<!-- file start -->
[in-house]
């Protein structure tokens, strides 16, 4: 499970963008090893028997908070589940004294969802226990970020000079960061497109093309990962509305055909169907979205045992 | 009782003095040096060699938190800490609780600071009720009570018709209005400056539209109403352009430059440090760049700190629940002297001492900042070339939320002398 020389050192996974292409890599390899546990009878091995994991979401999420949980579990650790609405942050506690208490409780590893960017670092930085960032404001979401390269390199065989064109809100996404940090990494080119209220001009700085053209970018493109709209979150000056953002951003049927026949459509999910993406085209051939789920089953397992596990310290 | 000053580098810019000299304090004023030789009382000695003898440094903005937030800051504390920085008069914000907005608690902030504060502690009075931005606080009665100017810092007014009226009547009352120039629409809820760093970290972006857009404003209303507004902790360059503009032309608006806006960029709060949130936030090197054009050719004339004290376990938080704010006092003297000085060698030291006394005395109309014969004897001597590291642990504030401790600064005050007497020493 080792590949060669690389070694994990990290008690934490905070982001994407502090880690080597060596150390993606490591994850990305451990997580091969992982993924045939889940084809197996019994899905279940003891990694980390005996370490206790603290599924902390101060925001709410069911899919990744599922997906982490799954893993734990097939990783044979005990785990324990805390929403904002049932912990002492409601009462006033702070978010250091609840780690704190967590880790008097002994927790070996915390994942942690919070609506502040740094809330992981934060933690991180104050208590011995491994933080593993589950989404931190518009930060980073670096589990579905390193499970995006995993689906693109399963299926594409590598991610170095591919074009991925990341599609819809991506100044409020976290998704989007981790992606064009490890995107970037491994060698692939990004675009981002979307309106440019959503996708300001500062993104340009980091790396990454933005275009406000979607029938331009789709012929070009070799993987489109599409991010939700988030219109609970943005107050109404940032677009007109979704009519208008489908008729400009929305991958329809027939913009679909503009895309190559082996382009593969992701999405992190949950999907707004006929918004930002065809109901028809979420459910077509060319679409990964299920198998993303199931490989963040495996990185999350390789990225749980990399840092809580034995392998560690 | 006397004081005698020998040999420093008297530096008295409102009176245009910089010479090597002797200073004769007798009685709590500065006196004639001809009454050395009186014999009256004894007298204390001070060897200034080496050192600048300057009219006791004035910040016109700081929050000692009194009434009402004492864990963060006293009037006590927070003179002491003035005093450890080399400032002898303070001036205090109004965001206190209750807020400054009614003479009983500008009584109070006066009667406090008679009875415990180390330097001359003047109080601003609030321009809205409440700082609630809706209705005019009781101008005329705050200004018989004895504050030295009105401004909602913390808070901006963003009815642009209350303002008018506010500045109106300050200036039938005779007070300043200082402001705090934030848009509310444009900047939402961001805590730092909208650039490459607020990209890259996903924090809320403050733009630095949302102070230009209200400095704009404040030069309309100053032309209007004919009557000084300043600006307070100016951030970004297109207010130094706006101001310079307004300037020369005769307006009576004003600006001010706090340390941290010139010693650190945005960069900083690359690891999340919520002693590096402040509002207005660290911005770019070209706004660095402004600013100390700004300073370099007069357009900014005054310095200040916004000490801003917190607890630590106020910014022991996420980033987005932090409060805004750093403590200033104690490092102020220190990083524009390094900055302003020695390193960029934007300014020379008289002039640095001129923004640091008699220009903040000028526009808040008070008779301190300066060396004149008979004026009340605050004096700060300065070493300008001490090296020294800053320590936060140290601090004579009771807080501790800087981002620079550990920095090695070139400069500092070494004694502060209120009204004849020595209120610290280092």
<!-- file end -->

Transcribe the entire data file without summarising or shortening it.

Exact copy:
[in-house]
């Protein structure tokens, strides 16, 4: 499970963008090893028997908070589940004294969802226990970020000079960061497109093309990962509305055909169907979205045992 | 009782003095040096060699938190800490609780600071009720009570018709209005400056539209109403352009430059440090760049700190629940002297001492900042070339939320002398 020389050192996974292409890599390899546990009878091995994991979401999420949980579990650790609405942050506690208490409780590893960017670092930085960032404001979401390269390199065989064109809100996404940090990494080119209220001009700085053209970018493109709209979150000056953002951003049927026949459509999910993406085209051939789920089953397992596990310290 | 000053580098810019000299304090004023030789009382000695003898440094903005937030800051504390920085008069914000907005608690902030504060502690009075931005606080009665100017810092007014009226009547009352120039629409809820760093970290972006857009404003209303507004902790360059503009032309608006806006960029709060949130936030090197054009050719004339004290376990938080704010006092003297000085060698030291006394005395109309014969004897001597590291642990504030401790600064005050007497020493 080792590949060669690389070694994990990290008690934490905070982001994407502090880690080597060596150390993606490591994850990305451990997580091969992982993924045939889940084809197996019994899905279940003891990694980390005996370490206790603290599924902390101060925001709410069911899919990744599922997906982490799954893993734990097939990783044979005990785990324990805390929403904002049932912990002492409601009462006033702070978010250091609840780690704190967590880790008097002994927790070996915390994942942690919070609506502040740094809330992981934060933690991180104050208590011995491994933080593993589950989404931190518009930060980073670096589990579905390193499970995006995993689906693109399963299926594409590598991610170095591919074009991925990341599609819809991506100044409020976290998704989007981790992606064009490890995107970037491994060698692939990004675009981002979307309106440019959503996708300001500062993104340009980091790396990454933005275009406000979607029938331009789709012929070009070799993987489109599409991010939700988030219109609970943005107050109404940032677009007109979704009519208008489908008729400009929305991958329809027939913009679909503009895309190559082996382009593969992701999405992190949950999907707004006929918004930002065809109901028809979420459910077509060319679409990964299920198998993303199931490989963040495996990185999350390789990225749980990399840092809580034995392998560690 | 006397004081005698020998040999420093008297530096008295409102009176245009910089010479090597002797200073004769007798009685709590500065006196004639001809009454050395009186014999009256004894007298204390001070060897200034080496050192600048300057009219006791004035910040016109700081929050000692009194009434009402004492864990963060006293009037006590927070003179002491003035005093450890080399400032002898303070001036205090109004965001206190209750807020400054009614003479009983500008009584109070006066009667406090008679009875415990180390330097001359003047109080601003609030321009809205409440700082609630809706209705005019009781101008005329705050200004018989004895504050030295009105401004909602913390808070901006963003009815642009209350303002008018506010500045109106300050200036039938005779007070300043200082402001705090934030848009509310444009900047939402961001805590730092909208650039490459607020990209890259996903924090809320403050733009630095949302102070230009209200400095704009404040030069309309100053032309209007004919009557000084300043600006307070100016951030970004297109207010130094706006101001310079307004300037020369005769307006009576004003600006001010706090340390941290010139010693650190945005960069900083690359690891999340919520002693590096402040509002207005660290911005770019070209706004660095402004600013100390700004300073370099007069357009900014005054310095200040916004000490801003917190607890630590106020910014022991996420980033987005932090409060805004750093403590200033104690490092102020220190990083524009390094900055302003020695390193960029934007300014020379008289002039640095001129923004640091008699220009903040000028526009808040008070008779301190300066060396004149008979004026009340605050004096700060300065070493300008001490090296020294800053320590936060140290601090004579009771807080501790800087981002620079550990920095090695070139400069500092070494004694502060209120009204004849020595209120610290280092």